Reel Talk: “Ex Machina” is one of the best artificial intelligence movies ever made

ex machina By Sean van der Heijden

I know that is a bold statement, but hear me out. “Ex Machina,” written and directed by Alex Garland, is essentially a three-way mental game between Caleb (Domhnall Gleeson), Nathan (Oscar Isaac), and Ava (Alicia Viaknder)—who’s basically a female robot. The whole movie centers around Caleb, a young computer programmer, participating in an experiment testing the human-like qualities of a female A.I. It’s a deceitfully simple premise that raises hundreds of philosophical questions and leads only to shocking twists and turns.

The film is sleek beyond belief—streamlined down to its essentials, the camera never lingers a second too long, and mimics the hyper-modern research facility that acts as the setting. Nothing within the film is wasted, and nothing is superfluous. In that sense, it’s a refreshing break from all the CGI-heavy, dumbed-down Hollywood blockbusters. “Ex Machina” is way smarter than that.

It actually cares about its subject matter, and it cares about its audience. Artificial intelligence is tricky to portray, but Garland makes it seem so plausible that it becomes a terrifying possibility of our near future, and at the same time, a glaring critique of our present. Ultimately, the A.I. is presented as a living, sentient being, raising questions such as: do A.I.’s have consciousness of their state of being, or do they simply perform tasks? Is it humane to mistreat an A.I.? And, most importantly, how do A.I.’s react to us.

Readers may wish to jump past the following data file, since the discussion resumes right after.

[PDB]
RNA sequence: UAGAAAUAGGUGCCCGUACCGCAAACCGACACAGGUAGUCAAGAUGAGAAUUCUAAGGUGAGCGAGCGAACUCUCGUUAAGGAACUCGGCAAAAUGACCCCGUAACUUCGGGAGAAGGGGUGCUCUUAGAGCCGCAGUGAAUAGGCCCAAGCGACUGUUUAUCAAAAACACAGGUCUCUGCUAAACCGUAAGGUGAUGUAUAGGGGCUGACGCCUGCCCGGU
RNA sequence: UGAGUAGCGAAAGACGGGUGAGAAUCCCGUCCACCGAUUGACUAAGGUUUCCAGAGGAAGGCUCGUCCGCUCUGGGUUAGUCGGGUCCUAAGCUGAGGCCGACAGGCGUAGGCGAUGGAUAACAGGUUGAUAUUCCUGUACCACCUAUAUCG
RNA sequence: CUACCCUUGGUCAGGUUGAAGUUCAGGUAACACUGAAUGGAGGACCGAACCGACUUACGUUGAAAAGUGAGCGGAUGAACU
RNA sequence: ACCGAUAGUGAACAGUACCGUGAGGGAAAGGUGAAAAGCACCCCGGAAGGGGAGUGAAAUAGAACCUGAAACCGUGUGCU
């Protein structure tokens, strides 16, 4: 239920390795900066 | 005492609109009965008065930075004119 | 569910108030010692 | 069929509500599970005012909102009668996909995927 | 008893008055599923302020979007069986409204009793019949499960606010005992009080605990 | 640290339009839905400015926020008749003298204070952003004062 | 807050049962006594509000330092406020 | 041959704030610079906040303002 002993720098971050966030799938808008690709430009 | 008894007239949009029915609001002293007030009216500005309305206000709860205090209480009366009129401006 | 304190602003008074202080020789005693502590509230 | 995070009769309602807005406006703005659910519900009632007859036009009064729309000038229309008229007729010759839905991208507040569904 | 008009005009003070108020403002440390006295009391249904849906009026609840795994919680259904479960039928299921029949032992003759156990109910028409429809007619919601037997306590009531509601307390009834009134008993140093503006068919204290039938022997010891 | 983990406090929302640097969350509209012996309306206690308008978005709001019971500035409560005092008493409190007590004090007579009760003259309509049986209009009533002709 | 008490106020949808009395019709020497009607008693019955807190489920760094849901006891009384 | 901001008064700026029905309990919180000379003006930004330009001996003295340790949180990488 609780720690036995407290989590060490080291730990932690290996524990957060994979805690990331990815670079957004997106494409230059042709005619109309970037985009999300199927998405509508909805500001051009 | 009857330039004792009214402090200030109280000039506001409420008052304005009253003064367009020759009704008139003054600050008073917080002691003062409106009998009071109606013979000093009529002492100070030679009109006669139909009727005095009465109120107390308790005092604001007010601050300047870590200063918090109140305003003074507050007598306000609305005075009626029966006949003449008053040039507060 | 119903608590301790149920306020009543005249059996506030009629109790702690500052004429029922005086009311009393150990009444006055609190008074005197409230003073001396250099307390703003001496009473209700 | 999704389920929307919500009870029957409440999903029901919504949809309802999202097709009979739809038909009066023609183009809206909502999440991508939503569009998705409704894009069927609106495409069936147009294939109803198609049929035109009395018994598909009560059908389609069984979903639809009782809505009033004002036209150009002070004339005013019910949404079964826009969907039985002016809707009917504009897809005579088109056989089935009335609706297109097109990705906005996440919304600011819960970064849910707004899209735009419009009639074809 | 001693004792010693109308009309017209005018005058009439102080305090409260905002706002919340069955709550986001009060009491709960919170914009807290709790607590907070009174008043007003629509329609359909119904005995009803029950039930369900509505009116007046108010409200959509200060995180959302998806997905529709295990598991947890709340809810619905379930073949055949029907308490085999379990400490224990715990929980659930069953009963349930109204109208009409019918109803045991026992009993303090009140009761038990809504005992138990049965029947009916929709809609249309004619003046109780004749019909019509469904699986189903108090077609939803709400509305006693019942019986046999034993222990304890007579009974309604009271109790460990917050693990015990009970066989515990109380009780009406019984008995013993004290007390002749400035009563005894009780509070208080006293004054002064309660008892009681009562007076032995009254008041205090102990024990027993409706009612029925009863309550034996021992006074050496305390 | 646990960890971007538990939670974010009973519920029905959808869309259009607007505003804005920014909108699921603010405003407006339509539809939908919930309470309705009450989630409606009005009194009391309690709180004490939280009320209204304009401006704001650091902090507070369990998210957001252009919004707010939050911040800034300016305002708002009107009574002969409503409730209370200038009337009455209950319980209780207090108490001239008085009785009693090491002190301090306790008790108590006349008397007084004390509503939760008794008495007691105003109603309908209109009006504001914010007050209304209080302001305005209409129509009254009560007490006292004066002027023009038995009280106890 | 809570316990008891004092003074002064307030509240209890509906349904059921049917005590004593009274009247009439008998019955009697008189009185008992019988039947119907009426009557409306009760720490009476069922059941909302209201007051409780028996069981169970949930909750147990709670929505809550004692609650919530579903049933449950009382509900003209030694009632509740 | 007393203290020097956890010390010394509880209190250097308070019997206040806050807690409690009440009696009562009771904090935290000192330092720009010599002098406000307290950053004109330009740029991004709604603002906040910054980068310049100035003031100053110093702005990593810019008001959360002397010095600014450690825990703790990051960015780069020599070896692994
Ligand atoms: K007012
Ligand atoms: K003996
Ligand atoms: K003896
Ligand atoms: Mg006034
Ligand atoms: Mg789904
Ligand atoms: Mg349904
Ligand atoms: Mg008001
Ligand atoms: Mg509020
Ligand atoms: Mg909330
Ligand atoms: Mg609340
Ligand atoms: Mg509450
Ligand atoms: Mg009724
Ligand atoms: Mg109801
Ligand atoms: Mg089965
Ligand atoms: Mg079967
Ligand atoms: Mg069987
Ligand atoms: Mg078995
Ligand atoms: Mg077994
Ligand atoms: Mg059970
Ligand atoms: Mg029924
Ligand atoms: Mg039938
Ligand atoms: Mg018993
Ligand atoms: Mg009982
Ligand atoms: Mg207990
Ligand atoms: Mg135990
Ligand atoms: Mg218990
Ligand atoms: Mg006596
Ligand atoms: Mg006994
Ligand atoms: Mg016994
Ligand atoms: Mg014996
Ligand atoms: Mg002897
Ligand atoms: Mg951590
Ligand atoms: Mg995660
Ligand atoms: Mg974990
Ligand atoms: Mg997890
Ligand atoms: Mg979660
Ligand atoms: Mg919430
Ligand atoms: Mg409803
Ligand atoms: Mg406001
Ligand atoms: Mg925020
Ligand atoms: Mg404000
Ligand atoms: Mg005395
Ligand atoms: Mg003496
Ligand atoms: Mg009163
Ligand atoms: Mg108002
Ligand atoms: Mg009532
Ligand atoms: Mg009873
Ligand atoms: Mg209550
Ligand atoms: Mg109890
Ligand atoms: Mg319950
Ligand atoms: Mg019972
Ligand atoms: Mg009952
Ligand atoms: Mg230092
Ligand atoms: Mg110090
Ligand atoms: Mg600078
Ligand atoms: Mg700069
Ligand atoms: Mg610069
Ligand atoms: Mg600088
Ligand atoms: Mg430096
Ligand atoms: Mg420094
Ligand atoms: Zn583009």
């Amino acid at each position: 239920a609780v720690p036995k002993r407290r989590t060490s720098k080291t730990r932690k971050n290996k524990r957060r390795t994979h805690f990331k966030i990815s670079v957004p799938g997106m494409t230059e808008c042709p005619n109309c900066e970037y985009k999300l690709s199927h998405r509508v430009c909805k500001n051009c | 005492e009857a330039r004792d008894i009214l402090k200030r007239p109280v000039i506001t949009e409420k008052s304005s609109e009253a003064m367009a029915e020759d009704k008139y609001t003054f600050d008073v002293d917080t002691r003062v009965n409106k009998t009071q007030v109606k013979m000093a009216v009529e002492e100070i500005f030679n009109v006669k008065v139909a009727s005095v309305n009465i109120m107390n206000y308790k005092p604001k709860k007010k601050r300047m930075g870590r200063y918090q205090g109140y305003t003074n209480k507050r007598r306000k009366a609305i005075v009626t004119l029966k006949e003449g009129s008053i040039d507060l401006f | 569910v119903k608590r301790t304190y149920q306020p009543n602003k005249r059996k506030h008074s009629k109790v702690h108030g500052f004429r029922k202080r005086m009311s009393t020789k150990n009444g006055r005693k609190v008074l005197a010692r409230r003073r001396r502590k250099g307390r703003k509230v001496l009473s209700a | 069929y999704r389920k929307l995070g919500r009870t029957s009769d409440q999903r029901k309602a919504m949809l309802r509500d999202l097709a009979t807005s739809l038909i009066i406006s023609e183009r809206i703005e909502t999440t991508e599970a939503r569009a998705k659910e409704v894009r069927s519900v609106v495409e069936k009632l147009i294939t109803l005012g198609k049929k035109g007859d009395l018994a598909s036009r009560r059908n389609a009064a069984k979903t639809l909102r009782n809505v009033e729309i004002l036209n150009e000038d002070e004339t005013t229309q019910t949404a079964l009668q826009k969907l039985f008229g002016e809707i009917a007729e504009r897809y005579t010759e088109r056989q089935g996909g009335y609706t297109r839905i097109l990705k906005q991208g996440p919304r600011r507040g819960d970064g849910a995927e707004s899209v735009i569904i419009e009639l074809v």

I’m not saying that the films offers any answers, but it lets you come to your own conclusion in a finale that literally had me on the edge of my seat with my mouth agape, totally unable to process what was happening before me. It’s Hitchcockian-style psychology and intensity, taut direction, and incredible production design, soundtrack, visual effects, sound effects, and cinematography easily make it the best film of 2015 so far.

Also, the acting. Isaac and Gleeson are very good as the drunken, billionaire creator of the A.I. and the bewildered computer programmer, respectively. But Vikander easily steals the show as the manipulative and sensual Ava. She simply disappears into the role and makes the A.I. so incredibly life-like and yet so distinct at the same time. She steals the screen every second she’s on it.

So if you want a thought-provoking, well-made, highly entertaining, and unbelievably gripping film away from the mainstream movies we’re fed today, I highly recommend this one. It’s just mind-blowing.

Overall: 9 out of 10.

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